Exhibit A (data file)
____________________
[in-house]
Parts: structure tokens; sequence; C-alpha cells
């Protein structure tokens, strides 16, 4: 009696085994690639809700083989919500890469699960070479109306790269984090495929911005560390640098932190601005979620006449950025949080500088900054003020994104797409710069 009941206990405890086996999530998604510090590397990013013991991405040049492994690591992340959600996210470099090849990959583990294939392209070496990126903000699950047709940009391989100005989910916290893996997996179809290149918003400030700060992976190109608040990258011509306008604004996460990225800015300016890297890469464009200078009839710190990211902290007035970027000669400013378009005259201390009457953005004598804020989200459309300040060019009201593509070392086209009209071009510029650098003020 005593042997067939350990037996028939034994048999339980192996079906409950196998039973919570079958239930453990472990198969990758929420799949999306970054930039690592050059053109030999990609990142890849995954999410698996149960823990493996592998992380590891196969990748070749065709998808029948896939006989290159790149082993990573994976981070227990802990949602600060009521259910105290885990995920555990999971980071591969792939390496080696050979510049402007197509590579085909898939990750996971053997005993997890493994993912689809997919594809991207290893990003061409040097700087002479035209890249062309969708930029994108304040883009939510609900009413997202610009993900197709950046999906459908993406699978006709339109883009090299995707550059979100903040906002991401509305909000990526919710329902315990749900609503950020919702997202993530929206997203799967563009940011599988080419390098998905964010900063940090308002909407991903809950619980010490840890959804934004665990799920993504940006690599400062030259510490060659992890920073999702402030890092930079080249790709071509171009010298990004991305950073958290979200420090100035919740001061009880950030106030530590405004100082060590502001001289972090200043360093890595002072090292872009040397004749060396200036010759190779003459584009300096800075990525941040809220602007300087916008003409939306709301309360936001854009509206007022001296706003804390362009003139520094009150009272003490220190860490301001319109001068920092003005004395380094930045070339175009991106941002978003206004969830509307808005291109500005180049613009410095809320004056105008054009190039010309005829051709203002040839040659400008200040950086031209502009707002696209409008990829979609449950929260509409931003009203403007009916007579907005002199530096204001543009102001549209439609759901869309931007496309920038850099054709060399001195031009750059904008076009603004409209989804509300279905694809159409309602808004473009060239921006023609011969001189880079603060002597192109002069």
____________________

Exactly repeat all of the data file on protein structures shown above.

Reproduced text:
[in-house]
Parts: structure tokens; sequence; C-alpha cells
């Protein structure tokens, strides 16, 4: 009696085994690639809700083989919500890469699960070479109306790269984090495929911005560390640098932190601005979620006449950025949080500088900054003020994104797409710069 009941206990405890086996999530998604510090590397990013013991991405040049492994690591992340959600996210470099090849990959583990294939392209070496990126903000699950047709940009391989100005989910916290893996997996179809290149918003400030700060992976190109608040990258011509306008604004996460990225800015300016890297890469464009200078009839710190990211902290007035970027000669400013378009005259201390009457953005004598804020989200459309300040060019009201593509070392086209009209071009510029650098003020 005593042997067939350990037996028939034994048999339980192996079906409950196998039973919570079958239930453990472990198969990758929420799949999306970054930039690592050059053109030999990609990142890849995954999410698996149960823990493996592998992380590891196969990748070749065709998808029948896939006989290159790149082993990573994976981070227990802990949602600060009521259910105290885990995920555990999971980071591969792939390496080696050979510049402007197509590579085909898939990750996971053997005993997890493994993912689809997919594809991207290893990003061409040097700087002479035209890249062309969708930029994108304040883009939510609900009413997202610009993900197709950046999906459908993406699978006709339109883009090299995707550059979100903040906002991401509305909000990526919710329902315990749900609503950020919702997202993530929206997203799967563009940011599988080419390098998905964010900063940090308002909407991903809950619980010490840890959804934004665990799920993504940006690599400062030259510490060659992890920073999702402030890092930079080249790709071509171009010298990004991305950073958290979200420090100035919740001061009880950030106030530590405004100082060590502001001289972090200043360093890595002072090292872009040397004749060396200036010759190779003459584009300096800075990525941040809220602007300087916008003409939306709301309360936001854009509206007022001296706003804390362009003139520094009150009272003490220190860490301001319109001068920092003005004395380094930045070339175009991106941002978003206004969830509307808005291109500005180049613009410095809320004056105008054009190039010309005829051709203002040839040659400008200040950086031209502009707002696209409008990829979609449950929260509409931003009203403007009916007579907005002199530096204001543009102001549209439609759901869309931007496309920038850099054709060399001195031009750059904008076009603004409209989804509300279905694809159409309602808004473009060239921006023609011969001189880079603060002597192109002069």